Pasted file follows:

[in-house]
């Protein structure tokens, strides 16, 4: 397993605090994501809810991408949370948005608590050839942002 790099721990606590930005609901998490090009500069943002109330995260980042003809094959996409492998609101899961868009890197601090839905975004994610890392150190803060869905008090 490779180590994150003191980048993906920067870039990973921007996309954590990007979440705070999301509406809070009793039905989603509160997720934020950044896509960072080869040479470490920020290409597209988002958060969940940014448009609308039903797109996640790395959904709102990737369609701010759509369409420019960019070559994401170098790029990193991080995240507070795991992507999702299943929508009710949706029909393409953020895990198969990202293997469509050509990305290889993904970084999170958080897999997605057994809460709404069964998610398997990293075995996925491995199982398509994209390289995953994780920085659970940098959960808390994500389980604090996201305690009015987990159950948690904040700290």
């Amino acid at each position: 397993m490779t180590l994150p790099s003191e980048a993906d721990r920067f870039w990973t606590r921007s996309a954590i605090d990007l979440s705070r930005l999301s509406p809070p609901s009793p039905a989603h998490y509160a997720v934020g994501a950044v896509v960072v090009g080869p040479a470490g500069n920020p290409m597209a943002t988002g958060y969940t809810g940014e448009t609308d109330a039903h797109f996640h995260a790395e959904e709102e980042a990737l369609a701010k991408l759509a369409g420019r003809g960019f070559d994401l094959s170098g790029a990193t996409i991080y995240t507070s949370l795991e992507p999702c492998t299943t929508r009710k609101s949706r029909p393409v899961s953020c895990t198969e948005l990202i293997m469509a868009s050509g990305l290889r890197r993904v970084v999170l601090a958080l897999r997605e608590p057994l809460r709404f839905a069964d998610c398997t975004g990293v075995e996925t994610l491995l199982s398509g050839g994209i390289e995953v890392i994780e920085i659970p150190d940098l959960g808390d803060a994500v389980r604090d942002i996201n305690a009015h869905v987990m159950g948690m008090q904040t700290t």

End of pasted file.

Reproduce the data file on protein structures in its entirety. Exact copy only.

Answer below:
[in-house]
């Protein structure tokens, strides 16, 4: 397993605090994501809810991408949370948005608590050839942002 790099721990606590930005609901998490090009500069943002109330995260980042003809094959996409492998609101899961868009890197601090839905975004994610890392150190803060869905008090 490779180590994150003191980048993906920067870039990973921007996309954590990007979440705070999301509406809070009793039905989603509160997720934020950044896509960072080869040479470490920020290409597209988002958060969940940014448009609308039903797109996640790395959904709102990737369609701010759509369409420019960019070559994401170098790029990193991080995240507070795991992507999702299943929508009710949706029909393409953020895990198969990202293997469509050509990305290889993904970084999170958080897999997605057994809460709404069964998610398997990293075995996925491995199982398509994209390289995953994780920085659970940098959960808390994500389980604090996201305690009015987990159950948690904040700290």
């Amino acid at each position: 397993m490779t180590l994150p790099s003191e980048a993906d721990r920067f870039w990973t606590r921007s996309a954590i605090d990007l979440s705070r930005l999301s509406p809070p609901s009793p039905a989603h998490y509160a997720v934020g994501a950044v896509v960072v090009g080869p040479a470490g500069n920020p290409m597209a943002t988002g958060y969940t809810g940014e448009t609308d109330a039903h797109f996640h995260a790395e959904e709102e980042a990737l369609a701010k991408l759509a369409g420019r003809g960019f070559d994401l094959s170098g790029a990193t996409i991080y995240t507070s949370l795991e992507p999702c492998t299943t929508r009710k609101s949706r029909p393409v899961s953020c895990t198969e948005l990202i293997m469509a868009s050509g990305l290889r890197r993904v970084v999170l601090a958080l897999r997605e608590p057994l809460r709404f839905a069964d998610c398997t975004g990293v075995e996925t994610l491995l199982s398509g050839g994209i390289e995953v890392i994780e920085i659970p150190d940098l959960g808390d803060a994500v389980r604090d942002i996201n305690a009015h869905v987990m159950g948690m008090q904040t700290t």